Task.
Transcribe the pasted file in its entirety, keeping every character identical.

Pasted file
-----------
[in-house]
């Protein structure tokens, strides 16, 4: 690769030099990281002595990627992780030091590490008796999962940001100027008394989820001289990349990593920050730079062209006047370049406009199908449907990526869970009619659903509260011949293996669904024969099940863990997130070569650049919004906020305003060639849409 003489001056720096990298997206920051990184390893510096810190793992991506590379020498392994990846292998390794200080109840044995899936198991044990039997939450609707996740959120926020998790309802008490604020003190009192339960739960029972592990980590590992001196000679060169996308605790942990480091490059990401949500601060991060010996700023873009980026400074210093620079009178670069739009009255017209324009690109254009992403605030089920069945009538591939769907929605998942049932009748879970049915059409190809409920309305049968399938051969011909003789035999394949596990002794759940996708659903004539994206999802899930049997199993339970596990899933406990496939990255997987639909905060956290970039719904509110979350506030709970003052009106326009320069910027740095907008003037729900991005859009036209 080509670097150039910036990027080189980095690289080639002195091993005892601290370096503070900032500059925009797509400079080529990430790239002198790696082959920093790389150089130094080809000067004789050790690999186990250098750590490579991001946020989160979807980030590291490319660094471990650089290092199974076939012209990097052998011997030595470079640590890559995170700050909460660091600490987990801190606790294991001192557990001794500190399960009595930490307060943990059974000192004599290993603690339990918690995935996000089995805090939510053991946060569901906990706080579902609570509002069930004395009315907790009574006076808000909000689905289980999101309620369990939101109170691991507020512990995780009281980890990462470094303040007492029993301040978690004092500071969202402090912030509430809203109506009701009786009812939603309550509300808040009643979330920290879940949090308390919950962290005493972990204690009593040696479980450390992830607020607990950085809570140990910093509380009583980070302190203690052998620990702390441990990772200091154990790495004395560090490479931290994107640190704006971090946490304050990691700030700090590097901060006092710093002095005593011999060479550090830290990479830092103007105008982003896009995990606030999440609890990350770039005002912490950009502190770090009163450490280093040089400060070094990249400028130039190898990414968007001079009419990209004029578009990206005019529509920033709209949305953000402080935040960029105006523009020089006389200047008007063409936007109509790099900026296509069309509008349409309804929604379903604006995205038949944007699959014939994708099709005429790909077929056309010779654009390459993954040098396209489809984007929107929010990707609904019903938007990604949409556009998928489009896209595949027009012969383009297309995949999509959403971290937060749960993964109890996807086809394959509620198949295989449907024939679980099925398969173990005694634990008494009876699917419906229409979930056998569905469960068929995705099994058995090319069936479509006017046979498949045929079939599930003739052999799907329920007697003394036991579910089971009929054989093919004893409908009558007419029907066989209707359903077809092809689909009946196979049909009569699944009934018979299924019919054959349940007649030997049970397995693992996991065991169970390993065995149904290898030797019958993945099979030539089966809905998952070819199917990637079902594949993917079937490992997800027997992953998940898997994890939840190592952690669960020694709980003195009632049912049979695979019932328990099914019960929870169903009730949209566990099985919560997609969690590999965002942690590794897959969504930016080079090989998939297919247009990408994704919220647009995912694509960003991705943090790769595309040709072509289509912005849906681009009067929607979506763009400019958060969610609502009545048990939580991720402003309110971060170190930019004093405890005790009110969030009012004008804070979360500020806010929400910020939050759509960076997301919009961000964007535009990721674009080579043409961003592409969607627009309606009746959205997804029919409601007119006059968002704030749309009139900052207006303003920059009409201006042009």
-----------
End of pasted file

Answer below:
[in-house]
């Protein structure tokens, strides 16, 4: 690769030099990281002595990627992780030091590490008796999962940001100027008394989820001289990349990593920050730079062209006047370049406009199908449907990526869970009619659903509260011949293996669904024969099940863990997130070569650049919004906020305003060639849409 003489001056720096990298997206920051990184390893510096810190793992991506590379020498392994990846292998390794200080109840044995899936198991044990039997939450609707996740959120926020998790309802008490604020003190009192339960739960029972592990980590590992001196000679060169996308605790942990480091490059990401949500601060991060010996700023873009980026400074210093620079009178670069739009009255017209324009690109254009992403605030089920069945009538591939769907929605998942049932009748879970049915059409190809409920309305049968399938051969011909003789035999394949596990002794759940996708659903004539994206999802899930049997199993339970596990899933406990496939990255997987639909905060956290970039719904509110979350506030709970003052009106326009320069910027740095907008003037729900991005859009036209 080509670097150039910036990027080189980095690289080639002195091993005892601290370096503070900032500059925009797509400079080529990430790239002198790696082959920093790389150089130094080809000067004789050790690999186990250098750590490579991001946020989160979807980030590291490319660094471990650089290092199974076939012209990097052998011997030595470079640590890559995170700050909460660091600490987990801190606790294991001192557990001794500190399960009595930490307060943990059974000192004599290993603690339990918690995935996000089995805090939510053991946060569901906990706080579902609570509002069930004395009315907790009574006076808000909000689905289980999101309620369990939101109170691991507020512990995780009281980890990462470094303040007492029993301040978690004092500071969202402090912030509430809203109506009701009786009812939603309550509300808040009643979330920290879940949090308390919950962290005493972990204690009593040696479980450390992830607020607990950085809570140990910093509380009583980070302190203690052998620990702390441990990772200091154990790495004395560090490479931290994107640190704006971090946490304050990691700030700090590097901060006092710093002095005593011999060479550090830290990479830092103007105008982003896009995990606030999440609890990350770039005002912490950009502190770090009163450490280093040089400060070094990249400028130039190898990414968007001079009419990209004029578009990206005019529509920033709209949305953000402080935040960029105006523009020089006389200047008007063409936007109509790099900026296509069309509008349409309804929604379903604006995205038949944007699959014939994708099709005429790909077929056309010779654009390459993954040098396209489809984007929107929010990707609904019903938007990604949409556009998928489009896209595949027009012969383009297309995949999509959403971290937060749960993964109890996807086809394959509620198949295989449907024939679980099925398969173990005694634990008494009876699917419906229409979930056998569905469960068929995705099994058995090319069936479509006017046979498949045929079939599930003739052999799907329920007697003394036991579910089971009929054989093919004893409908009558007419029907066989209707359903077809092809689909009946196979049909009569699944009934018979299924019919054959349940007649030997049970397995693992996991065991169970390993065995149904290898030797019958993945099979030539089966809905998952070819199917990637079902594949993917079937490992997800027997992953998940898997994890939840190592952690669960020694709980003195009632049912049979695979019932328990099914019960929870169903009730949209566990099985919560997609969690590999965002942690590794897959969504930016080079090989998939297919247009990408994704919220647009995912694509960003991705943090790769595309040709072509289509912005849906681009009067929607979506763009400019958060969610609502009545048990939580991720402003309110971060170190930019004093405890005790009110969030009012004008804070979360500020806010929400910020939050759509960076997301919009961000964007535009990721674009080579043409961003592409969607627009309606009746959205997804029919409601007119006059968002704030749309009139900052207006303003920059009409201006042009």